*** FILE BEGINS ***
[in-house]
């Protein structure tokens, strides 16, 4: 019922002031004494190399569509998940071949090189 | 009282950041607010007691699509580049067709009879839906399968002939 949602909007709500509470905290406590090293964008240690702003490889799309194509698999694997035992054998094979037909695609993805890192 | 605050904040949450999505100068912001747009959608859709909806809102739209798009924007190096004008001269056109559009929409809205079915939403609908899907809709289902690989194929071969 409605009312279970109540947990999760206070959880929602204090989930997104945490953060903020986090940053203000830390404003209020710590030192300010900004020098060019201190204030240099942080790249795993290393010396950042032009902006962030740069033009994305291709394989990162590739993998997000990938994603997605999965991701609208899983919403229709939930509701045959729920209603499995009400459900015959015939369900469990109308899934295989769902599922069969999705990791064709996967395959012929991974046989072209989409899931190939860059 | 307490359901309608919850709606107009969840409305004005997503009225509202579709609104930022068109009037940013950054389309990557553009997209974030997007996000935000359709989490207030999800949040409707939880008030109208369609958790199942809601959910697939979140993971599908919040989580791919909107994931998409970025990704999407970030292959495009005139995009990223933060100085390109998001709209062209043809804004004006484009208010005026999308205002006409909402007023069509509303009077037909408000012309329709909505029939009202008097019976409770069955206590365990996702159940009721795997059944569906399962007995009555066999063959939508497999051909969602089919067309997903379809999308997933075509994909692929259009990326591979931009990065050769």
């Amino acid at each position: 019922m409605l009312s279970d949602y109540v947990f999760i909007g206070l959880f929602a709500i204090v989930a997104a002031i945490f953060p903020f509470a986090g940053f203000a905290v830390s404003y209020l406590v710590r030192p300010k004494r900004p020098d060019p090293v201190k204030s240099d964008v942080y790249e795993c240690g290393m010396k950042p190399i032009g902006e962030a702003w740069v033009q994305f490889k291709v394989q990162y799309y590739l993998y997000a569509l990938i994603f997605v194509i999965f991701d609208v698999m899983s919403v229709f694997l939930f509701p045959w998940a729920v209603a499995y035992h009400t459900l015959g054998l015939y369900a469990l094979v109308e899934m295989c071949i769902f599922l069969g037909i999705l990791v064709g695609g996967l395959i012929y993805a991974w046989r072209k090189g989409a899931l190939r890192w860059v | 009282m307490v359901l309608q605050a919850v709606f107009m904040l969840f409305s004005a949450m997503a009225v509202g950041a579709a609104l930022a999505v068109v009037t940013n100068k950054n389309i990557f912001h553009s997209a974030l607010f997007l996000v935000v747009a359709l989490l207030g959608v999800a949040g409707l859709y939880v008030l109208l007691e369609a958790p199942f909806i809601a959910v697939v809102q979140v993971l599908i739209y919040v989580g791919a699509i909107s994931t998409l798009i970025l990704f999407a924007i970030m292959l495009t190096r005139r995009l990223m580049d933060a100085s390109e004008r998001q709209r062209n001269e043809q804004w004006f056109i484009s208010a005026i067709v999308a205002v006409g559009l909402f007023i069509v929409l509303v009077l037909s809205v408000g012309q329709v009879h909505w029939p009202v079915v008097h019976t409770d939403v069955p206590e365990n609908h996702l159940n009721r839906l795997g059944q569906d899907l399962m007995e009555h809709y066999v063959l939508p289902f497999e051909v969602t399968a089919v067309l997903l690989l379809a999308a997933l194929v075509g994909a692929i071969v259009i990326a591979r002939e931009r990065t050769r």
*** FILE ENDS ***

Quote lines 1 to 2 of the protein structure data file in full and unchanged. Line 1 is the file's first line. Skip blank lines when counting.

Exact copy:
[in-house]
């Protein structure tokens, strides 16, 4: 019922002031004494190399569509998940071949090189 | 009282950041607010007691699509580049067709009879839906399968002939 949602909007709500509470905290406590090293964008240690702003490889799309194509698999694997035992054998094979037909695609993805890192 | 605050904040949450999505100068912001747009959608859709909806809102739209798009924007190096004008001269056109559009929409809205079915939403609908899907809709289902690989194929071969 409605009312279970109540947990999760206070959880929602204090989930997104945490953060903020986090940053203000830390404003209020710590030192300010900004020098060019201190204030240099942080790249795993290393010396950042032009902006962030740069033009994305291709394989990162590739993998997000990938994603997605999965991701609208899983919403229709939930509701045959729920209603499995009400459900015959015939369900469990109308899934295989769902599922069969999705990791064709996967395959012929991974046989072209989409899931190939860059 | 307490359901309608919850709606107009969840409305004005997503009225509202579709609104930022068109009037940013950054389309990557553009997209974030997007996000935000359709989490207030999800949040409707939880008030109208369609958790199942809601959910697939979140993971599908919040989580791919909107994931998409970025990704999407970030292959495009005139995009990223933060100085390109998001709209062209043809804004004006484009208010005026999308205002006409909402007023069509509303009077037909408000012309329709909505029939009202008097019976409770069955206590365990996702159940009721795997059944569906399962007995009555066999063959939508497999051909969602089919067309997903379809999308997933075509994909692929259009990326591979931009990065050769």